Silly thing for Blighty is that the same cannot be said when it was for the benefit of British companies, sometimes even British companies were "betrayed" by their government in favor of US companies ... BAE must be very happy to hear all this, believe me.

        BTW, while at it .... We knew already that the US was wiretapping frenetically across the EU. because of the prism installations in the UK - I do not really understand why this is news. I mean, Snowden only provided proof to the bloody obvious ... based on several documentaries I have seen, it appeared that the installations in the UK were "big enough" to wiretap every single mobile phone conversation in Europe - this was news probably some 5 or 6 years ago, to me at least.

        So no, you live on some other planet, have not read the news in the last 15 years, or simply fail to analyze it ... I am sure you fell for "Mandela is a terrorist" back in the 80's and still believe JFK was assassinated by some lone gunner, thought so.

        BTW, contrary to popular belief, some Dutch investigators found out some 7 or 8 years ago who killed JFK ... that info might be censured in your country, so I cannot really blame you for not knowing who exactly took which shot ... but still ... as Coldplay sing: Open up your eyes.

    2. James Micallef Silver badge

      Re: Quis custodiet ipsos custodes?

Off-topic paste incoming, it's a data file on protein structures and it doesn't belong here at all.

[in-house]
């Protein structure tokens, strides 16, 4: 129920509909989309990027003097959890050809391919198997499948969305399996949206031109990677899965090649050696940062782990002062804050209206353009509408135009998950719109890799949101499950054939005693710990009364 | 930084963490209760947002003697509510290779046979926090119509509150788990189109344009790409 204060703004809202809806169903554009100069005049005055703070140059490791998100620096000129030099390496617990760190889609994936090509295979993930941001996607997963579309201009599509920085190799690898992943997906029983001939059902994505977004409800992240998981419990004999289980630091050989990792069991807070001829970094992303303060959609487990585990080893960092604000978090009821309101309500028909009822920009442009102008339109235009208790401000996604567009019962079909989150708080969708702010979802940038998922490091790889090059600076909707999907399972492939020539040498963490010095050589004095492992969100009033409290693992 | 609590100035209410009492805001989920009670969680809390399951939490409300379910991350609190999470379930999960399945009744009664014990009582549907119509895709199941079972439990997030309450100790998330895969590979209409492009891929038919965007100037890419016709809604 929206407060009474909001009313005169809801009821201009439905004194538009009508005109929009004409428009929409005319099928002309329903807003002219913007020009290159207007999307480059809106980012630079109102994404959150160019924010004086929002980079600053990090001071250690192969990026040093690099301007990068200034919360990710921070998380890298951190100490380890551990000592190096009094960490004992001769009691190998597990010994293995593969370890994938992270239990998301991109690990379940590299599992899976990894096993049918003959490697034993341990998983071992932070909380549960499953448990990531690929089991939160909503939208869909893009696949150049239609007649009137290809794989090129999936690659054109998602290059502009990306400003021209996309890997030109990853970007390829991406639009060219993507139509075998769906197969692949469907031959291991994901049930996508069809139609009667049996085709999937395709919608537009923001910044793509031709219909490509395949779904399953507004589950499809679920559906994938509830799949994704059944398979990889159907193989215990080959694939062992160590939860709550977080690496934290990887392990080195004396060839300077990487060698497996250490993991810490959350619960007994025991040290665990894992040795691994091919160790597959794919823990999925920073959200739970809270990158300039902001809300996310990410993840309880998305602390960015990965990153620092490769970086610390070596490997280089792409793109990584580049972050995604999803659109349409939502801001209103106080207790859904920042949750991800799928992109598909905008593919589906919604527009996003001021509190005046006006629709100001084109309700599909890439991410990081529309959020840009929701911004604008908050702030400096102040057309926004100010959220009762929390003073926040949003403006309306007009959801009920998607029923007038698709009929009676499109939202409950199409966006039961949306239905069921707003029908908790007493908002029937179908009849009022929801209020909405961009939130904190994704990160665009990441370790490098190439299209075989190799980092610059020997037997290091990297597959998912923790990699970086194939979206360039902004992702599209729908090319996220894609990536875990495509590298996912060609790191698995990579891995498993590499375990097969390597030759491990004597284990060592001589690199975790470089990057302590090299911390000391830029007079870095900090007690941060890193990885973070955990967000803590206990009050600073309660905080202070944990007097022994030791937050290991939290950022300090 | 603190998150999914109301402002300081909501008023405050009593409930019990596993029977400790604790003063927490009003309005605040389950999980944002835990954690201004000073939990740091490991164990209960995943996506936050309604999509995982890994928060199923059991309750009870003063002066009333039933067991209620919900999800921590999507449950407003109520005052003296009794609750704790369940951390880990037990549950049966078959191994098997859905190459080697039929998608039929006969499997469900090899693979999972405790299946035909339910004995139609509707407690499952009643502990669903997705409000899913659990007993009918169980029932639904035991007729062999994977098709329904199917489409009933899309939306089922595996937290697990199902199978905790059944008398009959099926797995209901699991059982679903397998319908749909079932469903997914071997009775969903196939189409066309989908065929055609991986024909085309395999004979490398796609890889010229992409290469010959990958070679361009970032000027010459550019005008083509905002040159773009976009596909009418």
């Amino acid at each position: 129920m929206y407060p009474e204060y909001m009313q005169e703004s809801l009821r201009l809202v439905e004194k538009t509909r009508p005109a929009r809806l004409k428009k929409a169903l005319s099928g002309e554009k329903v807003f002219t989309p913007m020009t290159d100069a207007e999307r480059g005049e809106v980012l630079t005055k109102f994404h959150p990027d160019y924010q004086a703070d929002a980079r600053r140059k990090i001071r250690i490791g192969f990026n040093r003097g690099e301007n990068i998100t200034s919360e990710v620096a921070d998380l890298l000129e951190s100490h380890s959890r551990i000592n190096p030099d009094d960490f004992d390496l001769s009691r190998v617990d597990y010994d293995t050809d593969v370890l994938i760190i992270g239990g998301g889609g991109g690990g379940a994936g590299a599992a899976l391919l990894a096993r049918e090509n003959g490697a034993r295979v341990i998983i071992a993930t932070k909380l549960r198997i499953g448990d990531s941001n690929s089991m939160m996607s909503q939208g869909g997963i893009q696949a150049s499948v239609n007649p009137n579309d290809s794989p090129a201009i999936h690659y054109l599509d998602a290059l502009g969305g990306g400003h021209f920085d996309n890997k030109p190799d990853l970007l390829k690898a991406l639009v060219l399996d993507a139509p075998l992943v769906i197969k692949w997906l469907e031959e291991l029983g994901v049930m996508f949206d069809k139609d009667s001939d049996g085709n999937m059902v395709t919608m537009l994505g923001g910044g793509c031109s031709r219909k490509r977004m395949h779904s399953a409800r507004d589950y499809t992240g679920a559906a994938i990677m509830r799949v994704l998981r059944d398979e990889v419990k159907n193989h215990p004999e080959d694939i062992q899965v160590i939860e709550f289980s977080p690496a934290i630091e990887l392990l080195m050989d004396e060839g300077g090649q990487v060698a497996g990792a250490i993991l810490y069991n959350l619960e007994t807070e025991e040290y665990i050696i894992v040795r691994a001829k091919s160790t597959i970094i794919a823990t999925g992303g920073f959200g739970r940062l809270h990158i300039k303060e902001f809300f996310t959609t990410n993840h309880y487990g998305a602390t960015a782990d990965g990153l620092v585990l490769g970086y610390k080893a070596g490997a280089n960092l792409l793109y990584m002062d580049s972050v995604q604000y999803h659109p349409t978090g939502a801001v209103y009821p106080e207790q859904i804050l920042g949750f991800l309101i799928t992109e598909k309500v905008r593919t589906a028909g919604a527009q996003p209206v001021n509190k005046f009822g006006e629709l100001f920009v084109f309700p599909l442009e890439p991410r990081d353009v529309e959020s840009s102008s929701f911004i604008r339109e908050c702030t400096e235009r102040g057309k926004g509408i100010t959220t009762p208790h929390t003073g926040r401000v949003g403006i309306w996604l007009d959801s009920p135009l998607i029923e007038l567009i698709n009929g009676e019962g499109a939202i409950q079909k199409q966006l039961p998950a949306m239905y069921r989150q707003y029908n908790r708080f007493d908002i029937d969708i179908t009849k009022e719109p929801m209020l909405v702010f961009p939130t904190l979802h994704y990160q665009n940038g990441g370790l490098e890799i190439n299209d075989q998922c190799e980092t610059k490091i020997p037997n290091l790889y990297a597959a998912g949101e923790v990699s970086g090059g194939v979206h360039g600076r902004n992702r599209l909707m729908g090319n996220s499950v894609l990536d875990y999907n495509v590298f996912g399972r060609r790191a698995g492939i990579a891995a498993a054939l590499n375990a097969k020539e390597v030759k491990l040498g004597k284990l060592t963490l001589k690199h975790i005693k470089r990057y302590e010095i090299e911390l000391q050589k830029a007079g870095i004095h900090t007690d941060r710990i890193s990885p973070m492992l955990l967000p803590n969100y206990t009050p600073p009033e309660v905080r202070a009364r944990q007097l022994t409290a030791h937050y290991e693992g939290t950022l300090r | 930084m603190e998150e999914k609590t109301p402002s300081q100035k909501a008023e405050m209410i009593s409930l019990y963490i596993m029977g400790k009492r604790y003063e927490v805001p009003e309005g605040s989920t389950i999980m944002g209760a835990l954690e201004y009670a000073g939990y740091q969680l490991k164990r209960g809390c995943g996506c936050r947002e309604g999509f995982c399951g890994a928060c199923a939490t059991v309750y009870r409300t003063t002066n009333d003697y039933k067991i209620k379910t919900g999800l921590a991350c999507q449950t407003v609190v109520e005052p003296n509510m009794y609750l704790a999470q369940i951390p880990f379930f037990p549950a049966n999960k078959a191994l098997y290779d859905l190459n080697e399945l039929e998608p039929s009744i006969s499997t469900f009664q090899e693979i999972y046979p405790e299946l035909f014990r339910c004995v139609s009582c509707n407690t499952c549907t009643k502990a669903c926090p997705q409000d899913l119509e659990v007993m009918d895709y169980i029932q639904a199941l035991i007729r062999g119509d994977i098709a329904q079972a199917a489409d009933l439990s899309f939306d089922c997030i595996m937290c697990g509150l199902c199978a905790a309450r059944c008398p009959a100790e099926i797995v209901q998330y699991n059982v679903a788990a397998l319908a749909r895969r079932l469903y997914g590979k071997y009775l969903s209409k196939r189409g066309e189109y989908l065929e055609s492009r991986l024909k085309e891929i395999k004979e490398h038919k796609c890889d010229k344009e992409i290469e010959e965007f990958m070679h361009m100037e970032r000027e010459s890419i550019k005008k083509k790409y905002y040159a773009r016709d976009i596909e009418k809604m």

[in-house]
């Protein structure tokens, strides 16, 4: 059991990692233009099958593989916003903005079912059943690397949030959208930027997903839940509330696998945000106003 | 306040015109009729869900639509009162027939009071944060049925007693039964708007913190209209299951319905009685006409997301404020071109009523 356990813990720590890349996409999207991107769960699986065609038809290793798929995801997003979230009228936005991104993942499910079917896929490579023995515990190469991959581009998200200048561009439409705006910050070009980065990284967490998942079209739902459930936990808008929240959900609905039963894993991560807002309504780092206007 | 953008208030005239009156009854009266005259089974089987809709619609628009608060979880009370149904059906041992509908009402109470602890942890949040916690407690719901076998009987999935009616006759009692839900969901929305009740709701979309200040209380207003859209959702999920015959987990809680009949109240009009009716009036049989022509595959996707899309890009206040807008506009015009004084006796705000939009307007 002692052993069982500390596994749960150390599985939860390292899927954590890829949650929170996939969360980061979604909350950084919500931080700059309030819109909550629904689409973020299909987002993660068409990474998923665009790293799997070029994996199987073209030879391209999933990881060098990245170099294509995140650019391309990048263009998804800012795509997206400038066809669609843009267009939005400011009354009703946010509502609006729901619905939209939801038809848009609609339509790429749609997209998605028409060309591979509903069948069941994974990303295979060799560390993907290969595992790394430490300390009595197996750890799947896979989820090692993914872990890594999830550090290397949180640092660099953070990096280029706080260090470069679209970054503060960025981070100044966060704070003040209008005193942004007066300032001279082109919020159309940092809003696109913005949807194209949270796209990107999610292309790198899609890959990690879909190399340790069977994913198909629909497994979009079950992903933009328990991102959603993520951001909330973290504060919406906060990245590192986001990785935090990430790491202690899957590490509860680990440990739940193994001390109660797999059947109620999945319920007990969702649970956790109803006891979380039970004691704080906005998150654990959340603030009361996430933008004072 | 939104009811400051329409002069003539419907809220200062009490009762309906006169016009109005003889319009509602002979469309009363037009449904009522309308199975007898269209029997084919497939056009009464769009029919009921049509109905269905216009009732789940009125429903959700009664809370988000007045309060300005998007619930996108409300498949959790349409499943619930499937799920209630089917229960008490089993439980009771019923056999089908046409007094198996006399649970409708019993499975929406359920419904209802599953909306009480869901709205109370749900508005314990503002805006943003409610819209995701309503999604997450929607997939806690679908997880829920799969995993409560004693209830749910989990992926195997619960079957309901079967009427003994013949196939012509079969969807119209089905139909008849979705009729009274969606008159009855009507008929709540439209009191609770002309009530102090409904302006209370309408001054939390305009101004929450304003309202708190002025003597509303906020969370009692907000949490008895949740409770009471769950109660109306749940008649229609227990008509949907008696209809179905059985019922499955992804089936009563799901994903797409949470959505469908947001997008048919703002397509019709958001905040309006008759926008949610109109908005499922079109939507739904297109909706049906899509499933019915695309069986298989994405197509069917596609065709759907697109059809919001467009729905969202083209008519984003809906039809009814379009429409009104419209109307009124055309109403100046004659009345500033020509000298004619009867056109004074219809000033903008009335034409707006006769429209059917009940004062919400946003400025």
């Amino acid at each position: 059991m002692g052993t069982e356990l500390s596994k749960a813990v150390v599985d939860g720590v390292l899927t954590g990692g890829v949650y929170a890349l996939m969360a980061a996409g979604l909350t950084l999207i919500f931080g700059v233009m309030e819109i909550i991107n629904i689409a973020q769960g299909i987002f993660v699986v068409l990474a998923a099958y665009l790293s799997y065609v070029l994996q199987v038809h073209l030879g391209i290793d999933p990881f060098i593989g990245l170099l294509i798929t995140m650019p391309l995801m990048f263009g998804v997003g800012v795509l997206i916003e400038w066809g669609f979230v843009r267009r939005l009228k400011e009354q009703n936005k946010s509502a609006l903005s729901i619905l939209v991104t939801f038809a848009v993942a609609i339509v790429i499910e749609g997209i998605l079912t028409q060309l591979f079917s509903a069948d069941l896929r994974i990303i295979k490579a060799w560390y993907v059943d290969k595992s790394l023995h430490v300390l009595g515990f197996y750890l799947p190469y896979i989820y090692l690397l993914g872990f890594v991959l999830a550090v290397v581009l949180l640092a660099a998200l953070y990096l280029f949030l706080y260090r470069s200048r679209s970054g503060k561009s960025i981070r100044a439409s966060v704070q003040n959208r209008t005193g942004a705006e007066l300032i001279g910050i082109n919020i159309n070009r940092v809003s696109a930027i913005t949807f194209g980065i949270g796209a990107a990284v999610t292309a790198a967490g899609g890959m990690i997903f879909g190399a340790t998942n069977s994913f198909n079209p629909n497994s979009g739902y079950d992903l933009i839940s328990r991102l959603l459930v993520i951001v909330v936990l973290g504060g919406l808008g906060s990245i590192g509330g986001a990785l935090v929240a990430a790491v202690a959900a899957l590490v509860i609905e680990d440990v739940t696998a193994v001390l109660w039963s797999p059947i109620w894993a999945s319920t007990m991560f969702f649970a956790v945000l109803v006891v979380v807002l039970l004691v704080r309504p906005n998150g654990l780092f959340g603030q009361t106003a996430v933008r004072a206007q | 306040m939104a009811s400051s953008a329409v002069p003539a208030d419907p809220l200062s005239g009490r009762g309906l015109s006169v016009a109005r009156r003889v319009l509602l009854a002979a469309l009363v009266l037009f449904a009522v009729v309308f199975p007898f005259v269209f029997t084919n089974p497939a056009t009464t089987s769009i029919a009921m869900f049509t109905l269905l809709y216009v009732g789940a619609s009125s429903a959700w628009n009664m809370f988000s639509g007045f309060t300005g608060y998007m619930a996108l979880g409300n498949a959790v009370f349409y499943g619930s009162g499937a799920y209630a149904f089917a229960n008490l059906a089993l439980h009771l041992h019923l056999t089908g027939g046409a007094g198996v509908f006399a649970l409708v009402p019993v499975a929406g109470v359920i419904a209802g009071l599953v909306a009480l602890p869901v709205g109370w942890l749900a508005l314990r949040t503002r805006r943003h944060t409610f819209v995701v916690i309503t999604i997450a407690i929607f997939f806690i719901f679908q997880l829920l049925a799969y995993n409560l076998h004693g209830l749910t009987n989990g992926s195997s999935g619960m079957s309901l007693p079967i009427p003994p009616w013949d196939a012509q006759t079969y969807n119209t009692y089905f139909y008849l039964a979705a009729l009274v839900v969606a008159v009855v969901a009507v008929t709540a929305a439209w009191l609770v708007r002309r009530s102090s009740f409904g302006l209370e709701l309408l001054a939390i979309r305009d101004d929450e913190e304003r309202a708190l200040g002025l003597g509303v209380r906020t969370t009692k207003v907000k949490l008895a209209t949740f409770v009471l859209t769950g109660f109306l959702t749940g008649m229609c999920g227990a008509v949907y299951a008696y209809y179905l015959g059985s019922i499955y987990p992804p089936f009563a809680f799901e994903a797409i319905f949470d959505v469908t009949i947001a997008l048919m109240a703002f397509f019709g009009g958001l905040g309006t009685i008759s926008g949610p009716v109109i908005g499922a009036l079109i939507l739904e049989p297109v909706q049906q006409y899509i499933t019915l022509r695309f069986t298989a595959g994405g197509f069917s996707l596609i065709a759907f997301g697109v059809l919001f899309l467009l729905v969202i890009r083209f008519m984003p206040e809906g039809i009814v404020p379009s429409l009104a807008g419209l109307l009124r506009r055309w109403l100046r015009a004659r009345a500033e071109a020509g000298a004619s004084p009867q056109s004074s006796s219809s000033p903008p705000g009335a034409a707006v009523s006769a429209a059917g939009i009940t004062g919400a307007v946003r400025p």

About time that the 'custodes' got out of their little bubbles and start interacting with the real world:

      "One implication is that governments should consider moving funds from signals intelligence (sigint) to human intelligence, the real-world spies that infiltrate terrorist groups."

      Of course, that would mean (shock, horror) lots less budget and shiny toys for GCHQ / NSA etc to play with. Also, would the general public be happy for that budget to be diverted to MI(x)* / CIA considering that these aren't the most popular agencies either?

      Also, how easy is it nowadays for an individual spy to remain anonymous, unphotographed etc in a world full of cameras and were likely as not all their life from age 10-12 onwards is highly documented and public-ish?

      *5 or 6?

      1. Scorchio!!

        Re: Quis custodiet ipsos custodes?

        Although some terrorists do go 'off grid' much of their material is not. It would be stupid to scrap our capabilities. Indeed, if we did there would be a swift rush to use the media that our sigint scrutinises. The same argument applies to nuclear weapons. These things cannot be magicked away.

        1. Gav

          Re: Quis custodiet ipsos custodes?

          "It would be stupid to scrap our capabilities"

          That would depend on who you are calling "our". Right now I'm not feeling the NSA is part of "us". It feels much more that they are yet another "them".

          1. Anonymous Coward
            Anonymous Coward

            Re: Quis custodiet ipsos custodes?

            No American organisation is part of "us" from a UK or general European viewpoint.